Last Updated on:
Sudden death is used as a term in golf when a tournament or match enters into a playoff scenario in which the player who takes the lowest number of strokes is declared the winner, without having to play a predetermined number of holes after the official tournament rounds have ended.
In a sudden death, there is no safety nets as a loss on a hole means the loss of the tournament to the competitor.
A sudden death playoff may occur in golf when two players tie at the top of the leader board after four rounds of play. In order to decide the winner, the two or more players will then enter a playoff in which whoever scores the lowest score on a hole is declared the winner (depending on the stipulations of the tournament organiser).
There is no ‘best of’ scenario in a sudden death situation as it is straight out elimination, much like when a penalty shootout in football is tied after both sides are level after five penalties. Then, a sudden death next goal wins scenario is introduced.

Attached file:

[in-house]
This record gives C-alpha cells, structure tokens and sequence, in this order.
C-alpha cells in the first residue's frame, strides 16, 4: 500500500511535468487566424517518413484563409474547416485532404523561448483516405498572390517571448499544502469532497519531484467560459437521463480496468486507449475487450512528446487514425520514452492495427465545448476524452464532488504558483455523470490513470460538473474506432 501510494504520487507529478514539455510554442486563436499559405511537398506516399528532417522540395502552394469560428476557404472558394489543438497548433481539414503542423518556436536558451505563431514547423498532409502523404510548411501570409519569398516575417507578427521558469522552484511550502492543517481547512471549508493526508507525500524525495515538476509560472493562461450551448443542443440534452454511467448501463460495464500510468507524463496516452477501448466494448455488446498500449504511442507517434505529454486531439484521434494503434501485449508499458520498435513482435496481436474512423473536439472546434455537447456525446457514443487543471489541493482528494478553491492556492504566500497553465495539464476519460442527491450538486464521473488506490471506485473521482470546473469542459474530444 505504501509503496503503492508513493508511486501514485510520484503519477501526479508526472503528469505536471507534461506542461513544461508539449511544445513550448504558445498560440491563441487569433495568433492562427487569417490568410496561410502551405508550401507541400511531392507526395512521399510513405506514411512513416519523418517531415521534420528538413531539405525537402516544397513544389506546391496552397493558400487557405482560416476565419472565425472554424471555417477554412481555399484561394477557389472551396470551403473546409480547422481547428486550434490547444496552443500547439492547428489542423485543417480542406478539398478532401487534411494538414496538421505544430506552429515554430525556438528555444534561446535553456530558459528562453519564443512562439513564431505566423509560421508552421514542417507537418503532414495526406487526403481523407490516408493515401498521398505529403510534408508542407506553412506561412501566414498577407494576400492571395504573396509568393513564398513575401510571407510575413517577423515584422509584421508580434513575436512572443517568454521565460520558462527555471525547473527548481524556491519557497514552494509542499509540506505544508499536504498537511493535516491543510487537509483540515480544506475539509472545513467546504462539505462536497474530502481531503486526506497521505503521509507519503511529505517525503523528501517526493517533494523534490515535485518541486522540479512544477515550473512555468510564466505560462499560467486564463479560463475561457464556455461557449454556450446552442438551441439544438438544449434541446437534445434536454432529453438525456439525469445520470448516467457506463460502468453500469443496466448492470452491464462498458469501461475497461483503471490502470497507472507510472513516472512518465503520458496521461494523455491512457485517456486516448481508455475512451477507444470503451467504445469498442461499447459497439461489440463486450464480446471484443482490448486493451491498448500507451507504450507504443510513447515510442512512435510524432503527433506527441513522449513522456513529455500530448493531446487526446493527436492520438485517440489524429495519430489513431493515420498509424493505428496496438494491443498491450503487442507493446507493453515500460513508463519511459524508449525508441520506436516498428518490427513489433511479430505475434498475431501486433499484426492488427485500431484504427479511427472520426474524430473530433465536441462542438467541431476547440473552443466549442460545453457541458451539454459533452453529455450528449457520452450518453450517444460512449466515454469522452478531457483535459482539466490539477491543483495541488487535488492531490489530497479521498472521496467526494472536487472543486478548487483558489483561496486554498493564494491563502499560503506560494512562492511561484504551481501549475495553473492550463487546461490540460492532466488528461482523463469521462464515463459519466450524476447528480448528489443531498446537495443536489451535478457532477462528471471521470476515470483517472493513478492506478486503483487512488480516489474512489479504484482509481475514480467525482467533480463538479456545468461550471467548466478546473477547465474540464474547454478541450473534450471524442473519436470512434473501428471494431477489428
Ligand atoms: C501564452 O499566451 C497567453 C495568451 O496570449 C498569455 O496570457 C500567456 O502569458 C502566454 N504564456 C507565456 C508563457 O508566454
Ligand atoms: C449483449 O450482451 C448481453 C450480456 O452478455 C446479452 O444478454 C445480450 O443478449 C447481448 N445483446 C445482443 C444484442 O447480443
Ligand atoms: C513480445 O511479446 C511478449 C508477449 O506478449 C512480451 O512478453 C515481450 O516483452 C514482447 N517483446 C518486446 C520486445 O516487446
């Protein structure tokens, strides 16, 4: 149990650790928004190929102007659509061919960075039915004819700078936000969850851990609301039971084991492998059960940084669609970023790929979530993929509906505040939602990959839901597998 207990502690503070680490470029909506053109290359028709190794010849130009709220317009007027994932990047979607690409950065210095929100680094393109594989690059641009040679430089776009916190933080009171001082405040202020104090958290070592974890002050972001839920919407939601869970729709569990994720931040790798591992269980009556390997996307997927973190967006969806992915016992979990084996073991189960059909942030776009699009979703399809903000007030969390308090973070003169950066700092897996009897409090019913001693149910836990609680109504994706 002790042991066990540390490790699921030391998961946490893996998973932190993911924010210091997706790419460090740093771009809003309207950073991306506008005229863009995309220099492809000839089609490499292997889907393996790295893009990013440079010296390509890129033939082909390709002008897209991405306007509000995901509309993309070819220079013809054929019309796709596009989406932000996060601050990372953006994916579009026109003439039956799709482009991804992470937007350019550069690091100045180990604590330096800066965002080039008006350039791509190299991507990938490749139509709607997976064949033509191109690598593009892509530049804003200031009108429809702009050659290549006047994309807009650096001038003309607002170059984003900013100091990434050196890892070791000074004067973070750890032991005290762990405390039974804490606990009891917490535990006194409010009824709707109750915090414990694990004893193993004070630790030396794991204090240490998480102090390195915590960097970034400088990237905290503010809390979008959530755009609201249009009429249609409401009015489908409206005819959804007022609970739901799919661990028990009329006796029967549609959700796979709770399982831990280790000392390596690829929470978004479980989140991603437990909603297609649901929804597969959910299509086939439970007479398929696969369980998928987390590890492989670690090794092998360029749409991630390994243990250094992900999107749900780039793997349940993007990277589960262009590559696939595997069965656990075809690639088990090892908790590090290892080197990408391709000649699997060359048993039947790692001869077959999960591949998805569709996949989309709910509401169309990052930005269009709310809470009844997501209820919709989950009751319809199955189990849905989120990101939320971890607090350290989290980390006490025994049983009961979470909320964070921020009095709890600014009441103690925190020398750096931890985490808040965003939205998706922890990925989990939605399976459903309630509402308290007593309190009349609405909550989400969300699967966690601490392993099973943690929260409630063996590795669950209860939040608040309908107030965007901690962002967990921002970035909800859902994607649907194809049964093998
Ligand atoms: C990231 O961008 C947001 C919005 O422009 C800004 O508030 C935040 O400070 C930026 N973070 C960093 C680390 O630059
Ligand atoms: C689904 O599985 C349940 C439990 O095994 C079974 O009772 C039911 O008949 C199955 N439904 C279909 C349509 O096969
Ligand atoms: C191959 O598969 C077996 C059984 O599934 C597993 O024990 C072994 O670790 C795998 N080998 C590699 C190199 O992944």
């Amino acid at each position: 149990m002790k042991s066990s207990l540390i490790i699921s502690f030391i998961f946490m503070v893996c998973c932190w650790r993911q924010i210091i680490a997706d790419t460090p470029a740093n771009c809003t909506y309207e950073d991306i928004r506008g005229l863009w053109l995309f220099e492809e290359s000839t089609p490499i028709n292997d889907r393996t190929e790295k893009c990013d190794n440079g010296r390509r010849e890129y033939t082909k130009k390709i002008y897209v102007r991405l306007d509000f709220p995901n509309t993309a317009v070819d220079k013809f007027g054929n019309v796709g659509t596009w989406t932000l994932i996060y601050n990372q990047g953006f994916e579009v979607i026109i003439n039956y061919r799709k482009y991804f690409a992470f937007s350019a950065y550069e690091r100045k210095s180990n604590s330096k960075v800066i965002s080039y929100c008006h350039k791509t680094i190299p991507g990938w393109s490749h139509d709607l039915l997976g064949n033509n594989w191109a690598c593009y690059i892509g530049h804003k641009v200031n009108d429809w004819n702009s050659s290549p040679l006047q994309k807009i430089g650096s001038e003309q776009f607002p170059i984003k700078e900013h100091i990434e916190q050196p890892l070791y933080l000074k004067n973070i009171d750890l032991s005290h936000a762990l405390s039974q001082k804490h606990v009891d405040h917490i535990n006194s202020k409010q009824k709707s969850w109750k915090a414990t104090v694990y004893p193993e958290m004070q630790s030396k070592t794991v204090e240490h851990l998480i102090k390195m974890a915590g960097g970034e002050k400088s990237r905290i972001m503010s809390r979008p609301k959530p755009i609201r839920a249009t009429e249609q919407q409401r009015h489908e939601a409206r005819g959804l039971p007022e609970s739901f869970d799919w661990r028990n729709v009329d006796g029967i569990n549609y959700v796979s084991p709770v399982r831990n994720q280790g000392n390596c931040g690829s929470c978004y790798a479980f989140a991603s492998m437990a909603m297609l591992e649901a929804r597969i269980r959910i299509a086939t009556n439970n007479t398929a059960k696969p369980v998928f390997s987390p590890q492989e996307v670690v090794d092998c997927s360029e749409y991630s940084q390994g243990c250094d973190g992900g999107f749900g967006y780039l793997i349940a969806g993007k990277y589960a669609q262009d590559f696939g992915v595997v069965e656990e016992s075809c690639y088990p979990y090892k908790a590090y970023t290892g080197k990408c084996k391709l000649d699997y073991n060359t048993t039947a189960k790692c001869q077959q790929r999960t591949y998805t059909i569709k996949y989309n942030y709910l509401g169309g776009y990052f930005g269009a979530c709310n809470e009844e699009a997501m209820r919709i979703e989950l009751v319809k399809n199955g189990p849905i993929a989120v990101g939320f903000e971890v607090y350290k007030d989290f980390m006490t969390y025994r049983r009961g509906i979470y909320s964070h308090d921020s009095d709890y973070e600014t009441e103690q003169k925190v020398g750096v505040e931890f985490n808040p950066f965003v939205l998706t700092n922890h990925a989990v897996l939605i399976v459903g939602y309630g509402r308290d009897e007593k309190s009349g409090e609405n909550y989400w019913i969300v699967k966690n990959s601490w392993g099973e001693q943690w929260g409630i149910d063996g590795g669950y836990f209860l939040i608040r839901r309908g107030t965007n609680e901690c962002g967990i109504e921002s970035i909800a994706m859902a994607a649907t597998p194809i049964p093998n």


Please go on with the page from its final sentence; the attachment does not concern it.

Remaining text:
A sudden death situation occurs between the players who are tied at the top of the leader board and can be any number greater than one.
Punters will then often be offered recalculated odds on who may win the tournament, but these will be greatly reduced from the players’ starting price at the beginning of the tournament.
However, some bookmakers will offer a method of victory bet which would have playoff as an option and, depending on the tournament, this could be a sudden death playoff or a number of holes aggregate option. A total stroke over set number of holes scenario is also possible.
The Masters from Augusta is the only one of the four major tournaments to use a sudden death playoff to determine the winner if there are a number of players tied for the lead after four rounds.
The US Open uses a two-hole aggregate playoff, the Open uses a four-hole total-stroke playoff and the USPGA a three-hole total-stroke playoff.
However, all use sudden death if all of the above scenarios are a tie at the end of play.